The US Justice Department filed its second antitrust lawsuit Tuesday against Google in just over two years. It’s the latest sign that the US government isn’t backing down on cases against tech companies, even in light of a mixed court record in antitrust lawsuits.

Google shares fell 1.3% on Tuesday afternoon.

This lawsuit, which focuses on of Google online advertising business and seeks to have Google divest parts of the business, is the first brought against the company under the Biden administration. the Department previous demand, filed in October 2020 under the Trump administration, accused Google of using its alleged monopoly power to eliminate competition from internet search through opt-out agreements. that case is expected to go to trial in September.

Google’s advertising business generated $54.5 billion in the quarter ended September 30 from search, YouTube, Google Network Ads and other advertising.

Google also faces three other antitrust lawsuits from large groups of state attorneys general, including one focused on his advertising business run by Texas Attorney General Ken Paxton.

The states of California, Colorado, Connecticut, New Jersey, New York, Rhode Island, Tennessee, and Virginia joined the DOJ in the latest lawsuit.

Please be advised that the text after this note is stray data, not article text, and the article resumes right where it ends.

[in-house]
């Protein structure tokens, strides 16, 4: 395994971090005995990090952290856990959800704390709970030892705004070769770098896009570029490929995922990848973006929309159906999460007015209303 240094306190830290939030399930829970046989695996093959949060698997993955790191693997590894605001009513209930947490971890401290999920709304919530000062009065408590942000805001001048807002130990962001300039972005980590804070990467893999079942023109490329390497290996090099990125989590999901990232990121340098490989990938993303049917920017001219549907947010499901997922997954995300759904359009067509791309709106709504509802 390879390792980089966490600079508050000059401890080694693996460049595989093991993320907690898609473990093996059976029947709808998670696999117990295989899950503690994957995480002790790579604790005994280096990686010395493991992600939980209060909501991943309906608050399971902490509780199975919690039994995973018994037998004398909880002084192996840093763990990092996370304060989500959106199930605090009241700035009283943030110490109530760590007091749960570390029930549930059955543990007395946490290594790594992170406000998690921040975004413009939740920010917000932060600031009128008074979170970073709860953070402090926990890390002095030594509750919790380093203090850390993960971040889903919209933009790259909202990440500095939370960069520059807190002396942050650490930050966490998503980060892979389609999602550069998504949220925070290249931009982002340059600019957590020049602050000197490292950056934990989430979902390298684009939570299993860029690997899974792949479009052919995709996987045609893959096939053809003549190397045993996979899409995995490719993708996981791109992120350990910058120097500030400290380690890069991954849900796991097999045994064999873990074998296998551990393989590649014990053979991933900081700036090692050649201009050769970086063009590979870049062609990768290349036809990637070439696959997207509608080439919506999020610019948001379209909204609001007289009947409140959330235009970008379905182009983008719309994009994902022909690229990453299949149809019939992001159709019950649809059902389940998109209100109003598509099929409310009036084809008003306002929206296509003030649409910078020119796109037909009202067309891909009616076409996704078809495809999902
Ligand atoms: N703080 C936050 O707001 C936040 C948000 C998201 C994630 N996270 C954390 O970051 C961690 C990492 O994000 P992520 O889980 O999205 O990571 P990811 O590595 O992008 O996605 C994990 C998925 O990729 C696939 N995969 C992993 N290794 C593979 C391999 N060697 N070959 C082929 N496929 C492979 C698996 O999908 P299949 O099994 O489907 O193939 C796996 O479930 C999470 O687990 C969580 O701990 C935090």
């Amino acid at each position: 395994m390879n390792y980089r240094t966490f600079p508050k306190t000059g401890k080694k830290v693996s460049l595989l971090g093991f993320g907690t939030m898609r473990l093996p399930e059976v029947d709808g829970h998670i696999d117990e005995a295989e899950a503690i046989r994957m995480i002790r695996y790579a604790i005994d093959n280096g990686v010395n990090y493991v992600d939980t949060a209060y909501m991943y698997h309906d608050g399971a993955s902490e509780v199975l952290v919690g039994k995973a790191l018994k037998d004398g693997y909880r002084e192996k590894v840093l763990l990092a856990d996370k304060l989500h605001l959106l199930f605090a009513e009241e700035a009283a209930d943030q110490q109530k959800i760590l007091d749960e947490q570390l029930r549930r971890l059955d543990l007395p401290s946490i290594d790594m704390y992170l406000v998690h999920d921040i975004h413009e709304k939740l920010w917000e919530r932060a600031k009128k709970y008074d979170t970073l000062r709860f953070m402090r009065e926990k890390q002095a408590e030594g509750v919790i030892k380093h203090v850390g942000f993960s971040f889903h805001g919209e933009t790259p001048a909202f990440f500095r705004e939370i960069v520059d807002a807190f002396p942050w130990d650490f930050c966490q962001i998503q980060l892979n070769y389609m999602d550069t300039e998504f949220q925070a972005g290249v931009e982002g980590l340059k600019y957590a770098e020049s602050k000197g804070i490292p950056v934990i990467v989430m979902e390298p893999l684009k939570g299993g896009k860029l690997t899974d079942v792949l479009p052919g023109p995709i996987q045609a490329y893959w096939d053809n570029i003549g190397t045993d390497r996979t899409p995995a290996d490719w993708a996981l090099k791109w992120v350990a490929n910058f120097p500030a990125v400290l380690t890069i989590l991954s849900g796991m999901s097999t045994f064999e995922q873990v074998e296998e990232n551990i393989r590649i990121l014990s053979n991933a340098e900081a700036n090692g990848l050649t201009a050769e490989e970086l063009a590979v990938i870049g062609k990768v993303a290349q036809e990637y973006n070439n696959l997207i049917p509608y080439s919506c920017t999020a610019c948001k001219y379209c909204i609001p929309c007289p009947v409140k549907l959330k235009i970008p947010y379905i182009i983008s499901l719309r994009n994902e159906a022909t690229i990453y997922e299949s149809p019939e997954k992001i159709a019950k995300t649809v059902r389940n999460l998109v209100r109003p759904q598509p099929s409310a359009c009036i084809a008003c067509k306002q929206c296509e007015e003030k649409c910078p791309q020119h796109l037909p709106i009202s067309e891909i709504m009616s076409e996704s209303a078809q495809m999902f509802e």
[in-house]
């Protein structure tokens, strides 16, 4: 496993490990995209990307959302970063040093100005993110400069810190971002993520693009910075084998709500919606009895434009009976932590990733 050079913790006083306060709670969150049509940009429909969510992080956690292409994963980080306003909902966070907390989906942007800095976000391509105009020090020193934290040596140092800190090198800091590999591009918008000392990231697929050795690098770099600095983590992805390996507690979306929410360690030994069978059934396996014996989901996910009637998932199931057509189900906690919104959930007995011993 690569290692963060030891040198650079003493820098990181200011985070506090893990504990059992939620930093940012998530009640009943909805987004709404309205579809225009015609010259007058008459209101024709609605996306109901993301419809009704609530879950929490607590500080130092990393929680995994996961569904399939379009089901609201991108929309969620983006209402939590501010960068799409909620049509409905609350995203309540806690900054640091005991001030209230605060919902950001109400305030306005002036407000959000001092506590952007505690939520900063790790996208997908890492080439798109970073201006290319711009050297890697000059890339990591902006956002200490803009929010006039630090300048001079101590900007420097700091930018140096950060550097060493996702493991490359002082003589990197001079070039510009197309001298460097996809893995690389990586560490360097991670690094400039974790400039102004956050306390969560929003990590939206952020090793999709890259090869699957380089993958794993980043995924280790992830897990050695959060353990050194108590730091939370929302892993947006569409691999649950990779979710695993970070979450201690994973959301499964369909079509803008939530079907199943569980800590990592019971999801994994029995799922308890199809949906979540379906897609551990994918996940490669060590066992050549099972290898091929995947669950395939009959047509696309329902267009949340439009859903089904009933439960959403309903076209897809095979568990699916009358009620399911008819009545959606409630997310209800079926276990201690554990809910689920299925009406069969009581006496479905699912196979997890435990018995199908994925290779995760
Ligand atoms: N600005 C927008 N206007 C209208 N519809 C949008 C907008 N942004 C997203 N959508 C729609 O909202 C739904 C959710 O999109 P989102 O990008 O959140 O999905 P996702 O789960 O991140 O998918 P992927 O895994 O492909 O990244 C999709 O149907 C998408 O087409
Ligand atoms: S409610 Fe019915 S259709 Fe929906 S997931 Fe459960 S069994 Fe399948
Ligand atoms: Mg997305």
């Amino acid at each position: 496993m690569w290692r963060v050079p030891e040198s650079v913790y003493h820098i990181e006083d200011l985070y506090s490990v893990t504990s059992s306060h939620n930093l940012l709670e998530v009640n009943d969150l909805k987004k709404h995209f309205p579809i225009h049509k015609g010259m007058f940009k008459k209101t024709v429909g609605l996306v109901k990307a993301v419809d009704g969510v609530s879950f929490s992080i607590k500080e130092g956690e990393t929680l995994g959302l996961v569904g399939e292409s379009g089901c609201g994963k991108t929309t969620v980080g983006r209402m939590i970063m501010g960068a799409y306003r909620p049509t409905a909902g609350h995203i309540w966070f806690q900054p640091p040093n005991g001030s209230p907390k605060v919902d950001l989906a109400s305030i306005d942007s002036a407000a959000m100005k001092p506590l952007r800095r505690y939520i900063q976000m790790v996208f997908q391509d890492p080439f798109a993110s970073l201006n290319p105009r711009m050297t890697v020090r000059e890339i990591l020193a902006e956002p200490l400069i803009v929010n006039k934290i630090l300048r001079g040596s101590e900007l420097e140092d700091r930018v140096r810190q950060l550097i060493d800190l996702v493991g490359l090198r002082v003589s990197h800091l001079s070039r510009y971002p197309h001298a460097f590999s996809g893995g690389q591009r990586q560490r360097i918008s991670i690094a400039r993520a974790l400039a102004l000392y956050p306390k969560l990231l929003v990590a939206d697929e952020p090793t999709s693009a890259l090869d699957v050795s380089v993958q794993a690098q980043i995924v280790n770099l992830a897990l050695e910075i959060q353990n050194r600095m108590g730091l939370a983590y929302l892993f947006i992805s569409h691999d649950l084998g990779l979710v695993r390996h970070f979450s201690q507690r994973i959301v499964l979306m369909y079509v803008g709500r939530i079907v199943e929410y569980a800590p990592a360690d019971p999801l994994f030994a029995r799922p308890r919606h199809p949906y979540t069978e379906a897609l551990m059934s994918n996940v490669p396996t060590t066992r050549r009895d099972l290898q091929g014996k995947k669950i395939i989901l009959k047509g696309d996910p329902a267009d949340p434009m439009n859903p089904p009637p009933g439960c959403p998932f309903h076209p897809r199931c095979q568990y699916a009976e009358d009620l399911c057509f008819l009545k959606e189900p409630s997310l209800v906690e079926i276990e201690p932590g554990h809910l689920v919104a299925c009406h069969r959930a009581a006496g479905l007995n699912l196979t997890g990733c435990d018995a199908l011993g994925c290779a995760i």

Google’s advertising business has drawn criticism because the platform operates on multiple sides of the market — buying, selling, and trading ads — giving it unique insight into the process and potential leverage. The company has long denied that it dominates the online advertising market, pointing to market share held by competitors, including GoalFacebook’s

In their lawsuit, the Justice Department and the states argue that Google sought to control all sides of the market, realizing that it «could become ‘the primary and final location for all ad serving.'»

“Google would no longer have to compete on the merits; it could simply establish the rules of the game to exclude rivals”, they allege.

According to the complaint, even one of Google’s own advertising executives questioned the wisdom of Google’s extensive ownership of the space.

″[I]Is there a deeper problem with us owning the platform, the exchange, and a huge network? supposedly asked the executive. «The analogy would be if Goldman or Citibank owned the New York Stock Exchange.»

The harm from Google’s practices, they allege, is that «website builders earn less and advertisers pay more than they would in a market where unrestrained competitive pressure could discipline prices and lead to more innovative ad technology tools.» which would ultimately result in higher quality. and lower cost transactions for market participants”.